And the richer that your investment portfolio got, the more that you encouraged the FED to continue to ease monetary policy and to have trillions and trillions of dollars pumped into the economy. Individual incentives took over.
But of course, only half of Americans actually have investment assets. The bottom 10 percent of Americans hold no investable assets and instead, they keep 90 percent of their net worth in cash. And when there is a high inflation environment like what we saw, their savings are being eroded away at a historic pace.
And so we got this great divide, this great bifurcation in the citizens of America. The wealthy continued to get wealthier, and those who were not wealthy continue to be pushed into a more dire financial position.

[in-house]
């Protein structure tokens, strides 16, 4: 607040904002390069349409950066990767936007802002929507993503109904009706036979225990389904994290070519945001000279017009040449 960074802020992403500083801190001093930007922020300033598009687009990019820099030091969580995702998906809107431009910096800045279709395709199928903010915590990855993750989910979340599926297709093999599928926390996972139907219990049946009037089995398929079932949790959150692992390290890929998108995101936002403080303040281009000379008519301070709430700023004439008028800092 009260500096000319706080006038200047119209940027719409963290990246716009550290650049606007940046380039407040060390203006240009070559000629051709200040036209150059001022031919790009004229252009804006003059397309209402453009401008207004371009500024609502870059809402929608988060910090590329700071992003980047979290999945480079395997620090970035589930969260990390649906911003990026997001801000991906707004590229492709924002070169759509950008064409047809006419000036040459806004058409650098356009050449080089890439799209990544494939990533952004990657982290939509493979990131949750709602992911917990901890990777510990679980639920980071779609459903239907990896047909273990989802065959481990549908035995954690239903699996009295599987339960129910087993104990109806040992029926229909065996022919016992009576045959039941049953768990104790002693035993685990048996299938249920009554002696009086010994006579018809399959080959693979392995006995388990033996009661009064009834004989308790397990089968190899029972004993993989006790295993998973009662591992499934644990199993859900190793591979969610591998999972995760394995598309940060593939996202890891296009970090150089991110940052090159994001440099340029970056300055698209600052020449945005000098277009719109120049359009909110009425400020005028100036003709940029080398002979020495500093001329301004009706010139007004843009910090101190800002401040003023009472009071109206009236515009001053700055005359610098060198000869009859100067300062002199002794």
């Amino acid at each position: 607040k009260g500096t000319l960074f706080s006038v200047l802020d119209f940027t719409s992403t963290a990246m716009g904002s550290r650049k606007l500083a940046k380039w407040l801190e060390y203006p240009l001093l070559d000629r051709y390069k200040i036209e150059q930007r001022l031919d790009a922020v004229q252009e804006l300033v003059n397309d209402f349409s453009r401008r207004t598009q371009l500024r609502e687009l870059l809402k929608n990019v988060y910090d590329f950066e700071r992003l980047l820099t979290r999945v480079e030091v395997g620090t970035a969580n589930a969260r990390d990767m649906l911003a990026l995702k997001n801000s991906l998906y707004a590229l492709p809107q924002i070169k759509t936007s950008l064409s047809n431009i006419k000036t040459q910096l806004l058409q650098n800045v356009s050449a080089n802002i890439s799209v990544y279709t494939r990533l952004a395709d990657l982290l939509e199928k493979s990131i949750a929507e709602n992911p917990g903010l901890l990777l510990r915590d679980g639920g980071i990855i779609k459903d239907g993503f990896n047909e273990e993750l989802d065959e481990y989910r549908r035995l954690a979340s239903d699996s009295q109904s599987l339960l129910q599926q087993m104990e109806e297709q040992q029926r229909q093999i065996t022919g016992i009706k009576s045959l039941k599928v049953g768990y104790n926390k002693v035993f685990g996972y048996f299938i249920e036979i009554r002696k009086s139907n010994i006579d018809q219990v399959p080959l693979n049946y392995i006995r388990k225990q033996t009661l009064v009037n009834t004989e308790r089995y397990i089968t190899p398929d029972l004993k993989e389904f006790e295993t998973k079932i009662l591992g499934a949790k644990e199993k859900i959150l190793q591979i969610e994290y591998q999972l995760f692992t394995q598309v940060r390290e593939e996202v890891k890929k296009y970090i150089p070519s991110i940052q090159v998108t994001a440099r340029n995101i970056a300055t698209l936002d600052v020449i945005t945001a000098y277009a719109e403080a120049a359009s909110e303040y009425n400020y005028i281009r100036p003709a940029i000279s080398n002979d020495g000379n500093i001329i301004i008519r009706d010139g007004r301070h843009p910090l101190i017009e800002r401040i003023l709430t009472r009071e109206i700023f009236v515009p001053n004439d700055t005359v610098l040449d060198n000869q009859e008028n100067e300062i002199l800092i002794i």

Of course, as every great party must end, the Fed eventually realized the error of their ways. They started in November and December of 2021, talking about contracting the monetary policy and actually moving towards quantitative tightening and moving away from quantitative easing. This started with interest rate hikes in Q1 of 2022, and we have seen the Federal Reserve go from a zero interest rate environment to 4.5 percent in a little over one year.
Now of course, they not only were moving interest rates higher, they also started to conduct a quantitative tightening and move about a trillion dollars off of their balance sheet. Now the problem is that even though the FED jacked up interest rates from zero to 4.5 percent, and they dumped one trillion dollars off their balance sheet, they were never able to get inflation lower than the six percent that we are experiencing today.